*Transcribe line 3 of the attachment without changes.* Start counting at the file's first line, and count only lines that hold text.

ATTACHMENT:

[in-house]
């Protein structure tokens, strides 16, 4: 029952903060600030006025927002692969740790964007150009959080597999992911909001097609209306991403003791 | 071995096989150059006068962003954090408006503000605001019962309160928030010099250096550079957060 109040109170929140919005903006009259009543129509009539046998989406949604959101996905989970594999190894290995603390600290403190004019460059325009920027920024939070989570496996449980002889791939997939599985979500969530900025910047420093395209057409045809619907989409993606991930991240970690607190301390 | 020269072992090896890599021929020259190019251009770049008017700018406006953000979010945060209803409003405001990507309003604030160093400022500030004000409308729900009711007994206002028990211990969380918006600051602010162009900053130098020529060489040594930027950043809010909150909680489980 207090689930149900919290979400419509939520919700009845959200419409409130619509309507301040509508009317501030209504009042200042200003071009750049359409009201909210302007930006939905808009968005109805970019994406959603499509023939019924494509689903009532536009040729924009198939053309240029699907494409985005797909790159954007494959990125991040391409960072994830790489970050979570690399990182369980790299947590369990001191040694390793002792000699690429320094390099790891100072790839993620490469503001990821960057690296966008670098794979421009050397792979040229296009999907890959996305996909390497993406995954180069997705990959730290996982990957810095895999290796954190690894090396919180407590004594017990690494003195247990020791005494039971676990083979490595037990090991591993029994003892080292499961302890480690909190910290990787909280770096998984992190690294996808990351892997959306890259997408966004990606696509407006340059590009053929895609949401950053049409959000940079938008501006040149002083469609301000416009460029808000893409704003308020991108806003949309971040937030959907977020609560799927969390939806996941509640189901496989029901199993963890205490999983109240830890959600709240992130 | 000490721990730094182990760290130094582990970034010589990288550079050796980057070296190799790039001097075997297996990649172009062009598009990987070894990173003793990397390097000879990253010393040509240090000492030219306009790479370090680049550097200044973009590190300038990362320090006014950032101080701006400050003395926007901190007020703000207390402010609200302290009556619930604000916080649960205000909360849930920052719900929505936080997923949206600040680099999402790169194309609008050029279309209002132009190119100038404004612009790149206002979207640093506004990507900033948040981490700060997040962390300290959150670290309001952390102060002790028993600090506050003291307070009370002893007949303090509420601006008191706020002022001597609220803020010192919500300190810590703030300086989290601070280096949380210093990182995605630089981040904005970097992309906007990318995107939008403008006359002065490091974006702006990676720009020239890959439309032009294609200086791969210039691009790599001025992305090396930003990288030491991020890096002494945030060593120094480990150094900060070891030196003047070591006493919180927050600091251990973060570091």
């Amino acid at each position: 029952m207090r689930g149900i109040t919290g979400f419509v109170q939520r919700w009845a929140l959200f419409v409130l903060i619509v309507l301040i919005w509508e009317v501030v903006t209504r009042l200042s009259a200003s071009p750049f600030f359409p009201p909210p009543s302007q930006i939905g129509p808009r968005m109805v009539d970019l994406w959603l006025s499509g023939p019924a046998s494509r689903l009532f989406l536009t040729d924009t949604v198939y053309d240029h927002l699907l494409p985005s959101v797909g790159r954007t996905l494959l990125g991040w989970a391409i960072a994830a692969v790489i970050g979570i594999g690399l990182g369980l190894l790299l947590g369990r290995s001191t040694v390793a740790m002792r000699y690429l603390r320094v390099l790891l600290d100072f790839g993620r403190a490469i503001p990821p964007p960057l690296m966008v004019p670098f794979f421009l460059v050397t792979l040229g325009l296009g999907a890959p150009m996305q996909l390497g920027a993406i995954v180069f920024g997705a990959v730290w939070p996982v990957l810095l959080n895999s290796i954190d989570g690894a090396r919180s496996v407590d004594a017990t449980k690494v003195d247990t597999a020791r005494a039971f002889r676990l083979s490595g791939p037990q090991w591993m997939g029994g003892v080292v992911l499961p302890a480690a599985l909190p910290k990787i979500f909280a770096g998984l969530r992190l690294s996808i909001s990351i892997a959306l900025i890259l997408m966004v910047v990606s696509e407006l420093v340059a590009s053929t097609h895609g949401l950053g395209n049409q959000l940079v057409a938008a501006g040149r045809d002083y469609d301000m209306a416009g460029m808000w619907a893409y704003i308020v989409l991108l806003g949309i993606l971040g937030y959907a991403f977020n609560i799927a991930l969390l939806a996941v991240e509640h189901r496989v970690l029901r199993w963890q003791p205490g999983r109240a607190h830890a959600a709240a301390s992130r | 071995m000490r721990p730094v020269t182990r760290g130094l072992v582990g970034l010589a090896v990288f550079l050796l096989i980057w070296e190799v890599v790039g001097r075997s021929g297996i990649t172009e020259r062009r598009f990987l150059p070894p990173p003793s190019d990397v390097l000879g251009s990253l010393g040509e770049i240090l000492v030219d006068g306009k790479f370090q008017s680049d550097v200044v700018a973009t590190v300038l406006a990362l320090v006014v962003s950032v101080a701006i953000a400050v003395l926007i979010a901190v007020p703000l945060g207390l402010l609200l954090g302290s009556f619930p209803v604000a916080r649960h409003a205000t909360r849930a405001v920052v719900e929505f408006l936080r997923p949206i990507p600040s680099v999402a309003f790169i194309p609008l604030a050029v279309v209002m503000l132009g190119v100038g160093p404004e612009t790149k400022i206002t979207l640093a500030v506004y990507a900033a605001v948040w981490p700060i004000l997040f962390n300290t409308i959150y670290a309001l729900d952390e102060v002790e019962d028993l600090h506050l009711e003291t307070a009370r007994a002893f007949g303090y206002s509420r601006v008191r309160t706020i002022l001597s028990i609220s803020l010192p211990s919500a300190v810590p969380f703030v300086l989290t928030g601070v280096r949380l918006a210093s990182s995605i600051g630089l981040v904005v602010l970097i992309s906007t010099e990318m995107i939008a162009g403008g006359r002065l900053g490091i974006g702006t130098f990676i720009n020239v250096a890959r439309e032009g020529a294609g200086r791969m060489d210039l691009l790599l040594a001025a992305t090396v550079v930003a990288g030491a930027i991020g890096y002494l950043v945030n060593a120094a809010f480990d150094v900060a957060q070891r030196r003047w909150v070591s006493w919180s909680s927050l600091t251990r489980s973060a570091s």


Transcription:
């Amino acid at each position: 029952m207090r689930g149900i109040t919290g979400f419509v109170q939520r919700w009845a929140l959200f419409v409130l903060i619509v309507l301040i919005w509508e009317v501030v903006t209504r009042l200042s009259a200003s071009p750049f600030f359409p009201p909210p009543s302007q930006i939905g129509p808009r968005m109805v009539d970019l994406w959603l006025s499509g023939p019924a046998s494509r689903l009532f989406l536009t040729d924009t949604v198939y053309d240029h927002l699907l494409p985005s959101v797909g790159r954007t996905l494959l990125g991040w989970a391409i960072a994830a692969v790489i970050g979570i594999g690399l990182g369980l190894l790299l947590g369990r290995s001191t040694v390793a740790m002792r000699y690429l603390r320094v390099l790891l600290d100072f790839g993620r403190a490469i503001p990821p964007p960057l690296m966008v004019p670098f794979f421009l460059v050397t792979l040229g325009l296009g999907a890959p150009m996305q996909l390497g920027a993406i995954v180069f920024g997705a990959v730290w939070p996982v990957l810095l959080n895999s290796i954190d989570g690894a090396r919180s496996v407590d004594a017990t449980k690494v003195d247990t597999a020791r005494a039971f002889r676990l083979s490595g791939p037990q090991w591993m997939g029994g003892v080292v992911l499961p302890a480690a599985l909190p910290k990787i979500f909280a770096g998984l969530r992190l690294s996808i909001s990351i892997a959306l900025i890259l997408m966004v910047v990606s696509e407006l420093v340059a590009s053929t097609h895609g949401l950053g395209n049409q959000l940079v057409a938008a501006g040149r045809d002083y469609d301000m209306a416009g460029m808000w619907a893409y704003i308020v989409l991108l806003g949309i993606l971040g937030y959907a991403f977020n609560i799927a991930l969390l939806a996941v991240e509640h189901r496989v970690l029901r199993w963890q003791p205490g999983r109240a607190h830890a959600a709240a301390s992130r | 071995m000490r721990p730094v020269t182990r760290g130094l072992v582990g970034l010589a090896v990288f550079l050796l096989i980057w070296e190799v890599v790039g001097r075997s021929g297996i990649t172009e020259r062009r598009f990987l150059p070894p990173p003793s190019d990397v390097l000879g251009s990253l010393g040509e770049i240090l000492v030219d006068g306009k790479f370090q008017s680049d550097v200044v700018a973009t590190v300038l406006a990362l320090v006014v962003s950032v101080a701006i953000a400050v003395l926007i979010a901190v007020p703000l945060g207390l402010l609200l954090g302290s009556f619930p209803v604000a916080r649960h409003a205000t909360r849930a405001v920052v719900e929505f408006l936080r997923p949206i990507p600040s680099v999402a309003f790169i194309p609008l604030a050029v279309v209002m503000l132009g190119v100038g160093p404004e612009t790149k400022i206002t979207l640093a500030v506004y990507a900033a605001v948040w981490p700060i004000l997040f962390n300290t409308i959150y670290a309001l729900d952390e102060v002790e019962d028993l600090h506050l009711e003291t307070a009370r007994a002893f007949g303090y206002s509420r601006v008191r309160t706020i002022l001597s028990i609220s803020l010192p211990s919500a300190v810590p969380f703030v300086l989290t928030g601070v280096r949380l918006a210093s990182s995605i600051g630089l981040v904005v602010l970097i992309s906007t010099e990318m995107i939008a162009g403008g006359r002065l900053g490091i974006g702006t130098f990676i720009n020239v250096a890959r439309e032009g020529a294609g200086r791969m060489d210039l691009l790599l040594a001025a992305t090396v550079v930003a990288g030491a930027i991020g890096y002494l950043v945030n060593a120094a809010f480990d150094v900060a957060q070891r030196r003047w909150v070591s006493w919180s909680s927050l600091t251990r489980s973060a570091s």